We have many examples of community/metropolitan area research, undertaken to inform planning of new museums.
Museums that relocated and reinvented themselves
Exploratorium, San Francisco CA. Big issues: moving from a family-safe area (but hard to find) to a busy downtown area, concern about lapsed visitors and dependence on children as motivation for a visit, content programming choices
Museum of Natural History, University of Michigan, Ann Arbor MI. Big issues: reaching community residents despite inhibitions of access to campus, attracting students for reasons other than a class assignment, the fading appeal of ‘natural history’ vs. science
The Tech Museum, San Jose CA. Big issues: the potential techie audience in Silicon Valley, designing for families, perceptions of four major concept areas
Science Museum of Minnesota, St. Paul MN. Big issues: program planning choices about the existing four permanent galleries, seeking to unpack the image of ‘educational,’ understanding which audience types are being well-served
History Colorado, Denver CO. Big issues: lack of local attendance, lack of appeal of history to families, development of storylines that would counter those problems
Hershey Museum, Hershey PA. Big issues: a location to serve local-regional audiences when Hershey Park was filled with mostly out-of-area amusement park visitors, program choices beyond the core exhibition about Milton Hershey
Wichita Science Center, Wichita KS. Big issues: combining with the local children’s museum, seeking a greater audience, connection to downtown or not
Asian Art Museum, San Francisco CA. Big issues: moving to downtown from Golden Gate Park, understanding why people are attracted to Asian art
MASS MoCA, North Adams MA. Big issues: a remote location, contemporary art, at the fringe of a mostly-summer vacation area, ability to attract destination visitors
National Underground Railroad Freedom Center, Cincinnati OH. Big issues: possible differential interest among white and African American residents, day trip destination?, historic location on the Ohio Riverfront, the appeal of the subject & relevance to today
Minnesota History Center, St. Paul MN. Big issues: low public interest in history museums, defining and seeking non-traditional audiences, understanding what’s meaningful about history to the range of generations
Children’s Museum of the Arts, Soho, New York NY. Big issues: other existing children’s museums in the city, the focus on arts, parents’ perception of location
When museums undertake a move, that usually prompts an array of questions and thoughtful planning issues about audience development, visitor experience planning and exhibit master planning. While considering those questions, here are three criteria for effective audience research that you might want to keep in mind:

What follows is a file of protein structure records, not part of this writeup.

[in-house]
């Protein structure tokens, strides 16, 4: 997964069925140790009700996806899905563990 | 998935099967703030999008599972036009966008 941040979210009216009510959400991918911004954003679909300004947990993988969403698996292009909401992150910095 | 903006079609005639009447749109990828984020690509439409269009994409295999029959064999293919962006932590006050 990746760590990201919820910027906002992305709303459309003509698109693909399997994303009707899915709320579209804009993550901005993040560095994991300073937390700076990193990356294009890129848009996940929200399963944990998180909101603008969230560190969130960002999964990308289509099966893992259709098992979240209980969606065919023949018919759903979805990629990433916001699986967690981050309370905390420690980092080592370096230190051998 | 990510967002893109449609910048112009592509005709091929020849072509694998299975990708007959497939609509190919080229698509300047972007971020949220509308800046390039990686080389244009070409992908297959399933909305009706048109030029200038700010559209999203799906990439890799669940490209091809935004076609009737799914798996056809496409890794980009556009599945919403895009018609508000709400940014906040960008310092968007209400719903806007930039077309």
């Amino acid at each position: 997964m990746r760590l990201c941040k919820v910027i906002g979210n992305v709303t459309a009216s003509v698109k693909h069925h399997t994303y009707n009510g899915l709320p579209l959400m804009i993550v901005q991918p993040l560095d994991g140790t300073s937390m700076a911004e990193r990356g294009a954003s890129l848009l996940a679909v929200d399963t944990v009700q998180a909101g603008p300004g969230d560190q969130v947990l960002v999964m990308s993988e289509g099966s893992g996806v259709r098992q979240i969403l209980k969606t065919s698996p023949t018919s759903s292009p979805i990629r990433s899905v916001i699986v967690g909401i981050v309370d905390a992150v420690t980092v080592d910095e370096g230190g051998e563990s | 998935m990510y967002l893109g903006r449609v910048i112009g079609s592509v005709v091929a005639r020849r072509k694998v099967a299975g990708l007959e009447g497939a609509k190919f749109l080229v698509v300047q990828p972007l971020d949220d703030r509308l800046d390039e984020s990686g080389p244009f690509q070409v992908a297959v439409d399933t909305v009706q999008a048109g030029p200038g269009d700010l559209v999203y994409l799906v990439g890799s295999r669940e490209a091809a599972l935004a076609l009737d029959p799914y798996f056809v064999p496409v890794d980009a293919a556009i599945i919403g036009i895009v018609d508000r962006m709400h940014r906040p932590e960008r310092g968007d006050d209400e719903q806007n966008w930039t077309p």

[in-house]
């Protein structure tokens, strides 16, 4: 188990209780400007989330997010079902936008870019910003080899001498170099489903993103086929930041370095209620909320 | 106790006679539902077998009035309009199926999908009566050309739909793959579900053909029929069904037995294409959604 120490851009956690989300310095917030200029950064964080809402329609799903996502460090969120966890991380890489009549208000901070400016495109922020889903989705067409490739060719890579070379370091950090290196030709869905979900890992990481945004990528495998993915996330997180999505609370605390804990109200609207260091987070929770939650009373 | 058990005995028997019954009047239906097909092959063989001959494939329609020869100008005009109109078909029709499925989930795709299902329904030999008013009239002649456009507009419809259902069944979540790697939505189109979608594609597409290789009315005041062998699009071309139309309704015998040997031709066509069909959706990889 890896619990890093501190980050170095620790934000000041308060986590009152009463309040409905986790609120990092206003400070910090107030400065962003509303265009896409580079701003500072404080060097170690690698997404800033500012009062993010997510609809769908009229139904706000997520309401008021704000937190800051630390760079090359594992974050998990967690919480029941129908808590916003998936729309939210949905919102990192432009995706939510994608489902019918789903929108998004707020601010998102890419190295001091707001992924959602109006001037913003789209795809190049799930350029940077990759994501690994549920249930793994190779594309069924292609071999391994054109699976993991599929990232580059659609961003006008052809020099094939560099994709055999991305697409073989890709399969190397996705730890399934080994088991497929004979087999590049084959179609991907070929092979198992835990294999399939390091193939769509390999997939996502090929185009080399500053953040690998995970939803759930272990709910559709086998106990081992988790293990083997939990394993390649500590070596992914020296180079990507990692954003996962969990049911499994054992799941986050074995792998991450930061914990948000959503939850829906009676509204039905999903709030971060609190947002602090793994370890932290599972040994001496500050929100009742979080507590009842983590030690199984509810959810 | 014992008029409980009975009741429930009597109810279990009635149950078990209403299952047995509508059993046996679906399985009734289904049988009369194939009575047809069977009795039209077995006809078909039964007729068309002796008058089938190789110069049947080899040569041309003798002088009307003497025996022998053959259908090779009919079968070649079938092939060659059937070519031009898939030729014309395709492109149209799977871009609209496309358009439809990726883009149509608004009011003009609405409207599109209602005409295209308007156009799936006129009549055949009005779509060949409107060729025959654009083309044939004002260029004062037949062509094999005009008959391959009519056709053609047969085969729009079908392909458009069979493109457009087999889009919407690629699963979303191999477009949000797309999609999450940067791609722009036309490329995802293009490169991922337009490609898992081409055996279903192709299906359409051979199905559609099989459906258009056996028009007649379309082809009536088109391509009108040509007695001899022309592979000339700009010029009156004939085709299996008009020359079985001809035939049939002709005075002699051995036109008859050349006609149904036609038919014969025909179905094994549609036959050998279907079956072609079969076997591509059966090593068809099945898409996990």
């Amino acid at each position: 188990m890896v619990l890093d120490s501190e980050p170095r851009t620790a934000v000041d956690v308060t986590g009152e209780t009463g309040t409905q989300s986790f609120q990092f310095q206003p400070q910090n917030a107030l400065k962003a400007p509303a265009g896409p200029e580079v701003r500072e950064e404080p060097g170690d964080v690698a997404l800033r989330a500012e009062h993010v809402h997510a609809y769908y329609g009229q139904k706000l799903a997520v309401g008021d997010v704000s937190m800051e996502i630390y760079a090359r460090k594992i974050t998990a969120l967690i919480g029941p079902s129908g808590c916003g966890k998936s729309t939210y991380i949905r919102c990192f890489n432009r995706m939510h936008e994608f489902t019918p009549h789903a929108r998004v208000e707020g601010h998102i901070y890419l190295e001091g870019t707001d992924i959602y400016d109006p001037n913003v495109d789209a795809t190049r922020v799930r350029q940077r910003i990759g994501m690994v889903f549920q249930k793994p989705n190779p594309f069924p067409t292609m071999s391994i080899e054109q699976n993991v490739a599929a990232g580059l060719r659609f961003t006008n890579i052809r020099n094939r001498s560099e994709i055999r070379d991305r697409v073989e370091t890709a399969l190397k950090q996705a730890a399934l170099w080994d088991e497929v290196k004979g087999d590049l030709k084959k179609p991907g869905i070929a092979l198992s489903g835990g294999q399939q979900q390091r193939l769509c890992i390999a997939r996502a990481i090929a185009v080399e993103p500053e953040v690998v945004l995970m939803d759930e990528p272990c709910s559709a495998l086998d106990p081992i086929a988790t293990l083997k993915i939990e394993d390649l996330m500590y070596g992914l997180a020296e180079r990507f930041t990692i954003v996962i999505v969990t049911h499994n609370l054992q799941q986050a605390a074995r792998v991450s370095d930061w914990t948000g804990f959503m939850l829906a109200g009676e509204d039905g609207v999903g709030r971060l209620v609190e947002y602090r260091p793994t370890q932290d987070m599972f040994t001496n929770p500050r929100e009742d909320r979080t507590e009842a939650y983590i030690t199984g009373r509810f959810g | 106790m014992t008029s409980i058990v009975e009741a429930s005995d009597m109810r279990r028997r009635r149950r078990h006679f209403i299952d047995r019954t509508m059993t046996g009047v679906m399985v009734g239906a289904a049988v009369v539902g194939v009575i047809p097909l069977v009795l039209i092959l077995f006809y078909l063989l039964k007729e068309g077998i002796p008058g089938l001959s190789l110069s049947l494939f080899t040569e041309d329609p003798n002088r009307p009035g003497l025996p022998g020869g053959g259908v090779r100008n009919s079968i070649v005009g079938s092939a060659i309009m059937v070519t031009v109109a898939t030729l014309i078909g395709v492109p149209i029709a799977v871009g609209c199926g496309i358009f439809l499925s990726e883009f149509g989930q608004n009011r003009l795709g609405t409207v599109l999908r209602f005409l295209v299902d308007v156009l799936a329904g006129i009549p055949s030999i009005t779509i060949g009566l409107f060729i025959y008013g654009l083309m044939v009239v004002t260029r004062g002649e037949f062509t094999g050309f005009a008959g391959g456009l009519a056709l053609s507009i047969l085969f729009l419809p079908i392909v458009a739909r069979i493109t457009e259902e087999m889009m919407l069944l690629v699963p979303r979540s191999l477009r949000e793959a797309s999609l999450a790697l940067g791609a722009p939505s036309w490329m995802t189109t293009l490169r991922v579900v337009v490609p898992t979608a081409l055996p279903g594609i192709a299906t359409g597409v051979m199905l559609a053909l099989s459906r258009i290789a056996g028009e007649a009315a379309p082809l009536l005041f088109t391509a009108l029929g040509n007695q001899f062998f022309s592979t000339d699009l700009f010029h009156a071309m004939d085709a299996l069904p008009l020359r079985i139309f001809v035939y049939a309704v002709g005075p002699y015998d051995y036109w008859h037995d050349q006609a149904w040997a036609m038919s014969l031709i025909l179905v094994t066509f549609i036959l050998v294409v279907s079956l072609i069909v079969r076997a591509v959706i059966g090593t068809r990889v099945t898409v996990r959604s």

Define a target audience that you don’t know enough about. Thinking strategically, you should be certain that you satisfy your existing ‘core audience’ – do you know enough about them? – and then you should define at least one additional target audience that you think you could attract. It would be helpful to know what proportion of your existing audience they are, and then you could use audience research to find out whether more people of that audience type are aware of you, interested, and what would prompt them to visit?
Learn something new. A big challenge in doing community research is to assess perceptions of a museum in a non-judgmental way (not: if you don’t visit this museum, you’re bad). This approach requires an order of questions and phrasing of questions that explores each individual’s existing interests, allows them to say negative, inhibiting or apathetic things about this museum if that’s the way they feel, and the nature of the questions doesn’t try to persuade them into saying they will visit in the future. Their honesty about deciding to visit museums in general, and your museum in particular, will help you make important decisions.
Search for long-term connections rather than flash-in-the-pan impressions. What could change in people’s minds that would lead to having your museum “on their list” of things they like to do? Are they aware of it now? Are people inhibited about it for some reason? What museums do they go to repeatedly, and why? Is the ‘program audience’ (which is an oversimplification, because there are probably many different audiences coming to the range of programs you offer) also a general museum/ exhibit visitor? Audience development specialists say that a “silver bullet” (e.g., a super-popular show) doesn’t necessarily lead to a long-term relationship with audiences (and sometimes raises expectations that can’t be fulfilled later).